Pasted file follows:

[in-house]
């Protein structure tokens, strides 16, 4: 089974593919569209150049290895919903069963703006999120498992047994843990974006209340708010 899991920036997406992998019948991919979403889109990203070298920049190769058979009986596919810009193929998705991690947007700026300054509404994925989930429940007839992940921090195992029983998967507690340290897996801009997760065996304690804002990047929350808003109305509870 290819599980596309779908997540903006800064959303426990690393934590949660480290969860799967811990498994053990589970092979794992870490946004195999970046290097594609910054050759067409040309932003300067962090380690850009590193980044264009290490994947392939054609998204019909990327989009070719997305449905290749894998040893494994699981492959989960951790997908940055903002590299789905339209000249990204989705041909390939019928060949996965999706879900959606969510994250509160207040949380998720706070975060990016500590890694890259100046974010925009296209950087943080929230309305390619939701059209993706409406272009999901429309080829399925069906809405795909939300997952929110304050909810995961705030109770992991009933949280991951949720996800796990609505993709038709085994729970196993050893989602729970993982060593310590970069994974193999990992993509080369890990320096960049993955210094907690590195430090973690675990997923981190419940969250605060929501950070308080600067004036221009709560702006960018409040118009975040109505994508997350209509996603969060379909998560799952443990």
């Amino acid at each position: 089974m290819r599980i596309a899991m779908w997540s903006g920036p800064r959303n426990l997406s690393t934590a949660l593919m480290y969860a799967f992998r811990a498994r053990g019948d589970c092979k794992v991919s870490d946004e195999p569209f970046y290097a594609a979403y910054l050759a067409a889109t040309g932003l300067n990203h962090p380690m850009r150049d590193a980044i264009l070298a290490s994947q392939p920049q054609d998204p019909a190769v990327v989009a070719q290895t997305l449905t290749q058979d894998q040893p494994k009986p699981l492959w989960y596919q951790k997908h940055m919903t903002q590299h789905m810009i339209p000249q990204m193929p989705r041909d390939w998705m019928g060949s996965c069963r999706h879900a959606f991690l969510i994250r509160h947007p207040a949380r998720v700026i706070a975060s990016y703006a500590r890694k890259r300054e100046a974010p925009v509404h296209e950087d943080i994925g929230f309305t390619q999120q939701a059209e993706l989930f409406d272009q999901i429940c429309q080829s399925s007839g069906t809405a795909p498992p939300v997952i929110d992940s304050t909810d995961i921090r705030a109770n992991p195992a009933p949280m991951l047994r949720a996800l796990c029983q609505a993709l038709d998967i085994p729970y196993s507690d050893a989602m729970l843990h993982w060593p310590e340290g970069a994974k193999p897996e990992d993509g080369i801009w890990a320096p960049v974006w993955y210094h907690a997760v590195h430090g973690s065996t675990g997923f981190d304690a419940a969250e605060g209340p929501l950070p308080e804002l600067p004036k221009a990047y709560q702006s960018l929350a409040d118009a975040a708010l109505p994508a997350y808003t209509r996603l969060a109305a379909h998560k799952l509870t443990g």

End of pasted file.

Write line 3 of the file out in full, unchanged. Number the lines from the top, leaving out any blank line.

């Amino acid at each position: 089974m290819r599980i596309a899991m779908w997540s903006g920036p800064r959303n426990l997406s690393t934590a949660l593919m480290y969860a799967f992998r811990a498994r053990g019948d589970c092979k794992v991919s870490d946004e195999p569209f970046y290097a594609a979403y910054l050759a067409a889109t040309g932003l300067n990203h962090p380690m850009r150049d590193a980044i264009l070298a290490s994947q392939p920049q054609d998204p019909a190769v990327v989009a070719q290895t997305l449905t290749q058979d894998q040893p494994k009986p699981l492959w989960y596919q951790k997908h940055m919903t903002q590299h789905m810009i339209p000249q990204m193929p989705r041909d390939w998705m019928g060949s996965c069963r999706h879900a959606f991690l969510i994250r509160h947007p207040a949380r998720v700026i706070a975060s990016y703006a500590r890694k890259r300054e100046a974010p925009v509404h296209e950087d943080i994925g929230f309305t390619q999120q939701a059209e993706l989930f409406d272009q999901i429940c429309q080829s399925s007839g069906t809405a795909p498992p939300v997952i929110d992940s304050t909810d995961i921090r705030a109770n992991p195992a009933p949280m991951l047994r949720a996800l796990c029983q609505a993709l038709d998967i085994p729970y196993s507690d050893a989602m729970l843990h993982w060593p310590e340290g970069a994974k193999p897996e990992d993509g080369i801009w890990a320096p960049v974006w993955y210094h907690a997760v590195h430090g973690s065996t675990g997923f981190d304690a419940a969250e605060g209340p929501l950070p308080e804002l600067p004036k221009a990047y709560q702006s960018l929350a409040d118009a975040a708010l109505p994508a997350y808003t209509r996603l969060a109305a379909h998560k799952l509870t443990g």